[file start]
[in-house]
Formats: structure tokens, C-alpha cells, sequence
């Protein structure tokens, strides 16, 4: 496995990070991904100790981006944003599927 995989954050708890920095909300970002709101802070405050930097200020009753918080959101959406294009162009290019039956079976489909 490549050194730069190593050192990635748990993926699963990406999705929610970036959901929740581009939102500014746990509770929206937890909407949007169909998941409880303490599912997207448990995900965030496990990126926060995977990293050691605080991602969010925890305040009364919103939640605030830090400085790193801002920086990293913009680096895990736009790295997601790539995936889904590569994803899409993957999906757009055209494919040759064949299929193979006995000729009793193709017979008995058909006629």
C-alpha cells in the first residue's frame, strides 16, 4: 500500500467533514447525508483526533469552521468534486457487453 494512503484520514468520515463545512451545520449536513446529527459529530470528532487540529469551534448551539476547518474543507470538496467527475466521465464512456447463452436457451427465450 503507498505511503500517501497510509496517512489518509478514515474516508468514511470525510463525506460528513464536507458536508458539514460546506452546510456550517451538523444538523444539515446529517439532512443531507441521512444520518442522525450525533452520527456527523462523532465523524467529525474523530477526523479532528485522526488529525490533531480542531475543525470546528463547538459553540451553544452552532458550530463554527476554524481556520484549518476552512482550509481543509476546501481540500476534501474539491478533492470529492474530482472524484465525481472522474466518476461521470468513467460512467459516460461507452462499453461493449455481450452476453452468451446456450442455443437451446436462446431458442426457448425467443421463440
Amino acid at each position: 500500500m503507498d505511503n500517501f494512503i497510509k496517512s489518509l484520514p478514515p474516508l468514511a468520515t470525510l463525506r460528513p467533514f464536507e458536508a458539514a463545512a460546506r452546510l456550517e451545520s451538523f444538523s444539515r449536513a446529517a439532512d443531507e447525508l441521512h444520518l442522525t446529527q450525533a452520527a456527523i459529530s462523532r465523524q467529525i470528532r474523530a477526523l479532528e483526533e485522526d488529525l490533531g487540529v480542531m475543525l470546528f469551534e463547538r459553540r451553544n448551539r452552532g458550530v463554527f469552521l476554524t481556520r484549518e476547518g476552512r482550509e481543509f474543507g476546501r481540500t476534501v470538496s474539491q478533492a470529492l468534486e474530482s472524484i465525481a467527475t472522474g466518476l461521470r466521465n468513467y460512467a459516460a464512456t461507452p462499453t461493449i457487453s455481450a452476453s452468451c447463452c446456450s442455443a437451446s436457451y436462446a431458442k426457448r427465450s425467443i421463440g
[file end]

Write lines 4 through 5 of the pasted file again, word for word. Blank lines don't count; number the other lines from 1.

C-alpha cells in the first residue's frame, strides 16, 4: 500500500467533514447525508483526533469552521468534486457487453 494512503484520514468520515463545512451545520449536513446529527459529530470528532487540529469551534448551539476547518474543507470538496467527475466521465464512456447463452436457451427465450 503507498505511503500517501497510509496517512489518509478514515474516508468514511470525510463525506460528513464536507458536508458539514460546506452546510456550517451538523444538523444539515446529517439532512443531507441521512444520518442522525450525533452520527456527523462523532465523524467529525474523530477526523479532528485522526488529525490533531480542531475543525470546528463547538459553540451553544452552532458550530463554527476554524481556520484549518476552512482550509481543509476546501481540500476534501474539491478533492470529492474530482472524484465525481472522474466518476461521470468513467460512467459516460461507452462499453461493449455481450452476453452468451446456450442455443437451446436462446431458442426457448425467443421463440
Amino acid at each position: 500500500m503507498d505511503n500517501f494512503i497510509k496517512s489518509l484520514p478514515p474516508l468514511a468520515t470525510l463525506r460528513p467533514f464536507e458536508a458539514a463545512a460546506r452546510l456550517e451545520s451538523f444538523s444539515r449536513a446529517a439532512d443531507e447525508l441521512h444520518l442522525t446529527q450525533a452520527a456527523i459529530s462523532r465523524q467529525i470528532r474523530a477526523l479532528e483526533e485522526d488529525l490533531g487540529v480542531m475543525l470546528f469551534e463547538r459553540r451553544n448551539r452552532g458550530v463554527f469552521l476554524t481556520r484549518e476547518g476552512r482550509e481543509f474543507g476546501r481540500t476534501v470538496s474539491q478533492a470529492l468534486e474530482s472524484i465525481a467527475t472522474g466518476l461521470r466521465n468513467y460512467a459516460a464512456t461507452p462499453t461493449i457487453s455481450a452476453s452468451c447463452c446456450s442455443a437451446s436457451y436462446a431458442k426457448r427465450s425467443i421463440g